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  1. My shameful defaults: Pasta with Karam's garlic sauce and a salty cheese (parm/asiago/feta/etc). Rice with ranch dressing, canned tuna, and black pepper. Rice with sauteed summer sausage, cheddar cheese, and green olives and/or jarred jalapenos.
  2. This is slightly off topic, as it's not about a holiday menu, but it is Christmas and food related. I'm planning on a smallish tree decorated primarily with dehydrated pretty slices of lemons, limes, kumquats, blood oranges, and tomatoes (and popcorn garlands). My question is what else can I do with the butt ends of the citrus fruits beyond stashing them in vodka for a spell? Tomato ends will go into a salsa, and assuming that I buy (small) bags of citrus any non-decorative slices with be salt preserved, but what about the pithy end pieces?
  3. And I would never judge a book by one recipe.
  4. I bought a Weber Q last year, thinking that it would be a good solution to my living situation not allowing a charcoal grill without a 3 floor trek down and up to check on any progress. I had significant issues getting a Coleman propane tank (the small, squat ones) attached, and was always a little nervous about the connection. Once I got it going, it worked fairly well for most high or medium heat things, which was nice. As BBQ season finally is ramping up here in the PNW, I am finding myself just committing to just schlepping downstairs for the afternoon because it's less daunting than rep
  5. Wait, have I been rude all my life? I've only ever stayed in US hotels while in transit, rarely for more than a day. I've also only stayed at utility level places. It never would have occurred to me that I should have been tipping the housekeeping staff for doing what I have little active interaction with. I've also never asked for any "extras" - I tend to travel at minimal maintenance levels.
  6. I don't have a magnet habit, nor did I grow up with one (outside of the ubiquitous letter-shaped magnets for teaching reading skills). However, many years ago when I was partnered with a general contractor/woodworker and assisting him with most aspects of his life, I got the idea of take some of the otherwise useless off-cuts, squaring them off, and doing the finishing work to convert them to fridge magenets as low-cost meaningful gifts. I almost never gave them away - it was too fun to have them around to play with while I was tending to kitchen projects. Hundreds of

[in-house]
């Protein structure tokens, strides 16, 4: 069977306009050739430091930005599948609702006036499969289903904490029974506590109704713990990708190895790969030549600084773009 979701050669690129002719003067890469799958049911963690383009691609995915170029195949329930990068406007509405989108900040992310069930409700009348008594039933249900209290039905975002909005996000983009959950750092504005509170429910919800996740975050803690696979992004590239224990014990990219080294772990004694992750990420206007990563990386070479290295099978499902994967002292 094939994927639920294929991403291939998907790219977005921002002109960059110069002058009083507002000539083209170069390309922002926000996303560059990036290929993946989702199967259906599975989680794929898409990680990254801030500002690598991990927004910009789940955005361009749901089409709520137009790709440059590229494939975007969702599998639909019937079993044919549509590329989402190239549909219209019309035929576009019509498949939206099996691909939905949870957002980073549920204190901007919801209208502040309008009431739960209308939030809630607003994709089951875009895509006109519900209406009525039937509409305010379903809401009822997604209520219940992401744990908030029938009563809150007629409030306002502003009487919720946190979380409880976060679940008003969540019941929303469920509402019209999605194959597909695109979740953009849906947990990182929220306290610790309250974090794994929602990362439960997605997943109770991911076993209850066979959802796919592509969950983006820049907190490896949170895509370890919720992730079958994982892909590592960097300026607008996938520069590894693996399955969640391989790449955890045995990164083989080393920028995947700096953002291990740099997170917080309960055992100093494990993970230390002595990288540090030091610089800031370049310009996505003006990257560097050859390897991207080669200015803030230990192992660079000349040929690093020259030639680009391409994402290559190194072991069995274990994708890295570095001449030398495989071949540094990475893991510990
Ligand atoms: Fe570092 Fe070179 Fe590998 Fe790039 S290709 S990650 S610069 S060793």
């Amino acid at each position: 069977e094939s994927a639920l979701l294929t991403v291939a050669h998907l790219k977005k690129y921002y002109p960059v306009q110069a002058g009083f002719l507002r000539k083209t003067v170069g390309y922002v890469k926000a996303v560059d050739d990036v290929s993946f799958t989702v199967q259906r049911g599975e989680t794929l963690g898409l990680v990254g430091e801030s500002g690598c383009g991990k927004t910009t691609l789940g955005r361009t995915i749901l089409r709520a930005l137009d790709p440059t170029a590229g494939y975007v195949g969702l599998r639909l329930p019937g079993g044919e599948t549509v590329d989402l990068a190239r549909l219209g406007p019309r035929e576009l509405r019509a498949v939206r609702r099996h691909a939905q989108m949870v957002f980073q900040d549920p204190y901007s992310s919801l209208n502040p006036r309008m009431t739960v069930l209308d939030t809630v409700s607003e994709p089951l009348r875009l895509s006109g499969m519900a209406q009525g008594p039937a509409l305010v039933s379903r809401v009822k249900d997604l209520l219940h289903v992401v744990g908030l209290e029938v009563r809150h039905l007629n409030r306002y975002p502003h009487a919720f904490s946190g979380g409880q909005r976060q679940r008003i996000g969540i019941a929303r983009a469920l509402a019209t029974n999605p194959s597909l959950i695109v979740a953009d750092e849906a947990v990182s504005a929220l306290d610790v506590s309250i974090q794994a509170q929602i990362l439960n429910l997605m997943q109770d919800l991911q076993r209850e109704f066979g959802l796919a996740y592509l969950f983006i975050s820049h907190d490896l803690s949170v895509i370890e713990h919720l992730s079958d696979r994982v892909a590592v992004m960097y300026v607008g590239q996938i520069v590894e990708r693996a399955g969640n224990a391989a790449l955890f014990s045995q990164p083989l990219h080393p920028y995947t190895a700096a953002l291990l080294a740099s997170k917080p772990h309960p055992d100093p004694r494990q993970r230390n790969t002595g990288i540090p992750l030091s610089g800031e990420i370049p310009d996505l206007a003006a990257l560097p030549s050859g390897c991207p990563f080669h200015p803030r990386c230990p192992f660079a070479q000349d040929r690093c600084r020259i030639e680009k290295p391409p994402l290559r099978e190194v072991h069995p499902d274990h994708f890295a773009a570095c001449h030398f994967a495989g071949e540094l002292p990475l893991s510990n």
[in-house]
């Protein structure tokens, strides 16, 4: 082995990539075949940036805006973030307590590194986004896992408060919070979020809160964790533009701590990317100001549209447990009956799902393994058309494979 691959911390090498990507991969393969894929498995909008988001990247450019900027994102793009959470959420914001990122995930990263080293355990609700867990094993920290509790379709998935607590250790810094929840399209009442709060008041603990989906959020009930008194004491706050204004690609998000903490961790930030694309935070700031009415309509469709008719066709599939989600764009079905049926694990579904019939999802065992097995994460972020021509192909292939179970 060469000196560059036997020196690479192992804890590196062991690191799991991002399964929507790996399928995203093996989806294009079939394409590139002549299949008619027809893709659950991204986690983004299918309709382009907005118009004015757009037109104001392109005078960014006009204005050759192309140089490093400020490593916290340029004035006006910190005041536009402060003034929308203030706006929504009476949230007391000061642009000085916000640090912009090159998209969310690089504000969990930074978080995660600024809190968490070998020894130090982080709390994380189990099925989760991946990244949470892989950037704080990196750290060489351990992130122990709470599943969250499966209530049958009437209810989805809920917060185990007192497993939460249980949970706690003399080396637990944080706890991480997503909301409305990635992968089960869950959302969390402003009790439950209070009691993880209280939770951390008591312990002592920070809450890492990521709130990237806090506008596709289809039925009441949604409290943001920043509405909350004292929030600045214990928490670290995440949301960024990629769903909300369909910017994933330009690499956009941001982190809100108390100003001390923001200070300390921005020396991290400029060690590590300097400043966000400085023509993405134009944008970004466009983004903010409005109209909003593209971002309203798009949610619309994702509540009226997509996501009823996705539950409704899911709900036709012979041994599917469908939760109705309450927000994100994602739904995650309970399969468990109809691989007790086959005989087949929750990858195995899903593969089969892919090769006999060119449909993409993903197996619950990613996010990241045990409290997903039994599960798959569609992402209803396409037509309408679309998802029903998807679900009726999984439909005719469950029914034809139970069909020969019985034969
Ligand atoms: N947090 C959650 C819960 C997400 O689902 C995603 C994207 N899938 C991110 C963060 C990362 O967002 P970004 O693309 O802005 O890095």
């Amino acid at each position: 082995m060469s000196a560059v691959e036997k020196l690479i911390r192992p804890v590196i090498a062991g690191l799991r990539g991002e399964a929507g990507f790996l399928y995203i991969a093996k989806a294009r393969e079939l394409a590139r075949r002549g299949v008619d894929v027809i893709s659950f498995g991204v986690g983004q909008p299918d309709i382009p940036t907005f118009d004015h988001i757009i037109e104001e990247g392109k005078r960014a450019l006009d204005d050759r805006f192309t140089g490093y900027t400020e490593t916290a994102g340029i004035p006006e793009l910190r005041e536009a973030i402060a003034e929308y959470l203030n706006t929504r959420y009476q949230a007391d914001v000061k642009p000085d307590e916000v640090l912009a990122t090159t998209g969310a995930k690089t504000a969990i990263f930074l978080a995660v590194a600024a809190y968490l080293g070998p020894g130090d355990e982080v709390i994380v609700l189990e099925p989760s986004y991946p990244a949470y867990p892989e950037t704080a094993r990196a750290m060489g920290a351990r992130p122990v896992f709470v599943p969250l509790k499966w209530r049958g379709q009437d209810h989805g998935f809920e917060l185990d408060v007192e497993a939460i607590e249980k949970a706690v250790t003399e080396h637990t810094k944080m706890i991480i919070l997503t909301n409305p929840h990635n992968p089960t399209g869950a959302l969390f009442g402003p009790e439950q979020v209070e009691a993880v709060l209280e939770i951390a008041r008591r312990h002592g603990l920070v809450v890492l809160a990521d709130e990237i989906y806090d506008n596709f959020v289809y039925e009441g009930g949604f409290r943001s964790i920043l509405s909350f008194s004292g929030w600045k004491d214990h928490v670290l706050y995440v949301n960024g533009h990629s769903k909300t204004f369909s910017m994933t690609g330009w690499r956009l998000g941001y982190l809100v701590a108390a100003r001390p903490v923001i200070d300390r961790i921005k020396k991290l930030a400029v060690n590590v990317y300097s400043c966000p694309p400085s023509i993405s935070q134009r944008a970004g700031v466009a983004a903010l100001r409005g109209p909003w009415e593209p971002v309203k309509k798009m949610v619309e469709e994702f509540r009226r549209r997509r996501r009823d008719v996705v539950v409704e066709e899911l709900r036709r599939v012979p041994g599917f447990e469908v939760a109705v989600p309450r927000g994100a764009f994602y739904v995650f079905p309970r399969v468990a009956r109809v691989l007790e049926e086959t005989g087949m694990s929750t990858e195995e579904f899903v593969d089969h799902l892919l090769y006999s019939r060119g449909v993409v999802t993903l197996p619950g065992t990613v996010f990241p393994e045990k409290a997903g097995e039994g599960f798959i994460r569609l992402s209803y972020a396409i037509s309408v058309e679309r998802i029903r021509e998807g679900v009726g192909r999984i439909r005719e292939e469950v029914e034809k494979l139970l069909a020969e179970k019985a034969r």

7. I've done similar excursions, most often with my ex and our two big dogs. We/I found that having a quick way of sourcing hot coffee in the morning was REALLY important. He was always the early riser and got a fire going first thing, but later when I was solo (plus dog), a Turkish coffee pot with a small butane camp stove did the trick. What worked best for us/me was a staple list of bacon/summer sausage/cheddar/eggs/rice/potatoes/frozen broccoli/frozen spinach. Kind of monotonous in the long term, but tasty and satisfying. I also brought a small kit of spices/herbs/hot
  8. Agree with Darienne. Phyllo freezes beautifully. I've had the best luck with folding up the spanakopitas, brushing them generously with butter, letting the butter set up in the fridge, and then portioning them out as desired into bags before freezing. The butter acts as a protective coating during handling, and eases just sliding them from the freezer to a baking sheet.
  9. I'm pretty sure this isn't 100% accurate. This last spring I came down with a horrible cold much faster than usual, and I woke up in the morning absolutely miserable and realized I was lacking in any cold remedies (antihistimines, kleenex, chicken soup or the means to make any, etc), cat supplies (kibble or litter), or comfort beverages (lemon/ginger tea, whiskey for toddies). I briefly considered going to the store myself, but I was SO miserable and SO clearly contagious that I was racking my brains for an alternate solution. Turns out my past self had enrolled in Am
  10. Mrs. Renfro's Jalapeno Green Salsa is a pantry staple for me. Not for the spice wary, but tasty more than blowout hot/
  11. I was in a similar position (very limited storage for a seemingly unlimited number of spice) and I landed on LizD518 solution, more or less. It works for me rather well, and I will probably keep the same system even when I move to a situation with more space available. As an example, I have one container that holds the daily or near daily spices (oregano, lemon pepper, salt, black pepper, a greek blend that I use on popcorn, etc), one that holds the hot peppers and paprikas, one that holds more infrequent western flavors (thyme, saffron, tarragon, dry mustard, sumac, specialty salts, etc), o
  12. This afternoon I had a craving for Beef Stroganoff from scratch, and far more time than money to spend available. I also was reading this thread, and followed some of the links promoting water over prepared stock (homemade or commercial). So, I tried an experiment. Instead of using a can of stock from the pantry, I started some water to simmer before I started prepping, and tossed the offcuts of each ingredient there as I went (the beef trimmings, the mushroom stalks, the onion skins/root, the garlic skins/roots. etc.) By the time everything was sauteed in sequence and deglazed with wine, th
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